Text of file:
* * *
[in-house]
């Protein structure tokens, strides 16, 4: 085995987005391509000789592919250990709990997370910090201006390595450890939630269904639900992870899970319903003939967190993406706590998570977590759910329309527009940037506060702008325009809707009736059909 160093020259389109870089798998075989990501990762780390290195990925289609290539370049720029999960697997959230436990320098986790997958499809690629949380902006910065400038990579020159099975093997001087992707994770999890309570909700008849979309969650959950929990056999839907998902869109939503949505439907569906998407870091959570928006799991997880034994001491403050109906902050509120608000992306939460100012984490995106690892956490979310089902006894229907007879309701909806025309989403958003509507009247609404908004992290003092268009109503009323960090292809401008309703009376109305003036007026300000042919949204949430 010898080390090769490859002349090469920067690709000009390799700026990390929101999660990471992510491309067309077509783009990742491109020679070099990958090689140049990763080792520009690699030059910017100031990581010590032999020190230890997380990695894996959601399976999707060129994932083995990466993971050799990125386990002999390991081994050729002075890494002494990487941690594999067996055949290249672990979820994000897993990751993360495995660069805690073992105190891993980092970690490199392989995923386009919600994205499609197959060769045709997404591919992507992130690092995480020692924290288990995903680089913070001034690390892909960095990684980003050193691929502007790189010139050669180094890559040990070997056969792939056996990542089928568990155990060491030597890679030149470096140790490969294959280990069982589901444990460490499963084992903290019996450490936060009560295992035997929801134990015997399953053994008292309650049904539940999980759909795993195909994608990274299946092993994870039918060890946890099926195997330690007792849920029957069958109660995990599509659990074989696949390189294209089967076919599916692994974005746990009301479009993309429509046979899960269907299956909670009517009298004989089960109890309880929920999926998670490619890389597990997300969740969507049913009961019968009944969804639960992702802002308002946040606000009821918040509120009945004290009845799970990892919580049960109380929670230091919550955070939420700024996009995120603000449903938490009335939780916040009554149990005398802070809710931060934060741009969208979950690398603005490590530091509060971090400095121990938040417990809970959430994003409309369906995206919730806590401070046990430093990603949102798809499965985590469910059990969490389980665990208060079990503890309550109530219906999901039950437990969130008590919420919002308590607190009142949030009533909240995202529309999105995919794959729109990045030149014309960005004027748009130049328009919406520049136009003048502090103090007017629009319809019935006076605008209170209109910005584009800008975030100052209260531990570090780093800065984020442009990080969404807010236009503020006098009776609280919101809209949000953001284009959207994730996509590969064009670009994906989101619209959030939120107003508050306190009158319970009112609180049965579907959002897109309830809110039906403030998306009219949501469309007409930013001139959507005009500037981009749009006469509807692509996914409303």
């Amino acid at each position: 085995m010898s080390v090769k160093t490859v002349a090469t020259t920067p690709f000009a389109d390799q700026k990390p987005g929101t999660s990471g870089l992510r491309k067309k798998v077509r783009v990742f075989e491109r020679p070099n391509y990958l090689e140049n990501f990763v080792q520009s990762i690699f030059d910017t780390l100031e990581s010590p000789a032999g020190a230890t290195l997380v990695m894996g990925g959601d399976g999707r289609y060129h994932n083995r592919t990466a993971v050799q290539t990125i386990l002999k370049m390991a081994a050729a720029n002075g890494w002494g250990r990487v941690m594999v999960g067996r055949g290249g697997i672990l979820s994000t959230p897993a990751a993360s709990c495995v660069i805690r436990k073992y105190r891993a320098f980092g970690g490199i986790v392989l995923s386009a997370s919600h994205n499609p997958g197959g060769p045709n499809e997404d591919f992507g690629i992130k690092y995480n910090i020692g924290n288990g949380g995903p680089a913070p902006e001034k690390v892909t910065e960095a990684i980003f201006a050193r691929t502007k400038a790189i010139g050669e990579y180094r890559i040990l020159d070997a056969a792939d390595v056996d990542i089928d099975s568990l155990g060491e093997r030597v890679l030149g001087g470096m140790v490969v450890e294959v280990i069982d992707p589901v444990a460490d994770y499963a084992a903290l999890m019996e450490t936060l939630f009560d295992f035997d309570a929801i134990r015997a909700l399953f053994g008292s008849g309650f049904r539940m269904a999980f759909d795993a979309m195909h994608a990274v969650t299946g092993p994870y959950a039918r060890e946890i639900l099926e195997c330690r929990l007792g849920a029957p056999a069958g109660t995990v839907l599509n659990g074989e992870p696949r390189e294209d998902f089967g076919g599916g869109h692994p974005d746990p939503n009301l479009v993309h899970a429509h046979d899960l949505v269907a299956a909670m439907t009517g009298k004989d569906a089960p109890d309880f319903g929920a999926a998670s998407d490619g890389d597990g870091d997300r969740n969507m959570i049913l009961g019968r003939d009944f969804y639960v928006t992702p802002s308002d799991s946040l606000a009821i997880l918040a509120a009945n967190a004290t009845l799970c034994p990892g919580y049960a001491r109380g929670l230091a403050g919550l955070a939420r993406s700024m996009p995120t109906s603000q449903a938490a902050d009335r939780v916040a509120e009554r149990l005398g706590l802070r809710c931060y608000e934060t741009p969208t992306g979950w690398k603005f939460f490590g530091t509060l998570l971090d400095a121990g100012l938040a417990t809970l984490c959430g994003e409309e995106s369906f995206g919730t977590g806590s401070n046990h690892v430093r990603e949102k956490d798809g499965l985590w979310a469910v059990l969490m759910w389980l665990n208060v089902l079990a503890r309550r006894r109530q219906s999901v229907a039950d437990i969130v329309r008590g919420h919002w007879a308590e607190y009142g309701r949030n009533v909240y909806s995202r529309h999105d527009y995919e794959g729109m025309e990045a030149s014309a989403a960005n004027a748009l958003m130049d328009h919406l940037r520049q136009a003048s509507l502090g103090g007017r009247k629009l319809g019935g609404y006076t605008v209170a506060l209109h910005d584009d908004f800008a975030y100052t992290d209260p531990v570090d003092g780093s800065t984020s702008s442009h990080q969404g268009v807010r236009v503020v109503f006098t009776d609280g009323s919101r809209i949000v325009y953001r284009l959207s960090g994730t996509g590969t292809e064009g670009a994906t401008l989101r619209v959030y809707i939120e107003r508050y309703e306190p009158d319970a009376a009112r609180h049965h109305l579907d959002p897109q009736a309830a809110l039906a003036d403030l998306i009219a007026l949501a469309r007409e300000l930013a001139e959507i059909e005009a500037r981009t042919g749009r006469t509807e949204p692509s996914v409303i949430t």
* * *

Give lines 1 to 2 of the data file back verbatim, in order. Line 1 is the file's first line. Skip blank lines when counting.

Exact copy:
[in-house]
């Protein structure tokens, strides 16, 4: 085995987005391509000789592919250990709990997370910090201006390595450890939630269904639900992870899970319903003939967190993406706590998570977590759910329309527009940037506060702008325009809707009736059909 160093020259389109870089798998075989990501990762780390290195990925289609290539370049720029999960697997959230436990320098986790997958499809690629949380902006910065400038990579020159099975093997001087992707994770999890309570909700008849979309969650959950929990056999839907998902869109939503949505439907569906998407870091959570928006799991997880034994001491403050109906902050509120608000992306939460100012984490995106690892956490979310089902006894229907007879309701909806025309989403958003509507009247609404908004992290003092268009109503009323960090292809401008309703009376109305003036007026300000042919949204949430 010898080390090769490859002349090469920067690709000009390799700026990390929101999660990471992510491309067309077509783009990742491109020679070099990958090689140049990763080792520009690699030059910017100031990581010590032999020190230890997380990695894996959601399976999707060129994932083995990466993971050799990125386990002999390991081994050729002075890494002494990487941690594999067996055949290249672990979820994000897993990751993360495995660069805690073992105190891993980092970690490199392989995923386009919600994205499609197959060769045709997404591919992507992130690092995480020692924290288990995903680089913070001034690390892909960095990684980003050193691929502007790189010139050669180094890559040990070997056969792939056996990542089928568990155990060491030597890679030149470096140790490969294959280990069982589901444990460490499963084992903290019996450490936060009560295992035997929801134990015997399953053994008292309650049904539940999980759909795993195909994608990274299946092993994870039918060890946890099926195997330690007792849920029957069958109660995990599509659990074989696949390189294209089967076919599916692994974005746990009301479009993309429509046979899960269907299956909670009517009298004989089960109890309880929920999926998670490619890389597990997300969740969507049913009961019968009944969804639960992702802002308002946040606000009821918040509120009945004290009845799970990892919580049960109380929670230091919550955070939420700024996009995120603000449903938490009335939780916040009554149990005398802070809710931060934060741009969208979950690398603005490590530091509060971090400095121990938040417990809970959430994003409309369906995206919730806590401070046990430093990603949102798809499965985590469910059990969490389980665990208060079990503890309550109530219906999901039950437990969130008590919420919002308590607190009142949030009533909240995202529309999105995919794959729109990045030149014309960005004027748009130049328009919406520049136009003048502090103090007017629009319809019935006076605008209170209109910005584009800008975030100052209260531990570090780093800065984020442009990080969404807010236009503020006098009776609280919101809209949000953001284009959207994730996509590969064009670009994906989101619209959030939120107003508050306190009158319970009112609180049965579907959002897109309830809110039906403030998306009219949501469309007409930013001139959507005009500037981009749009006469509807692509996914409303």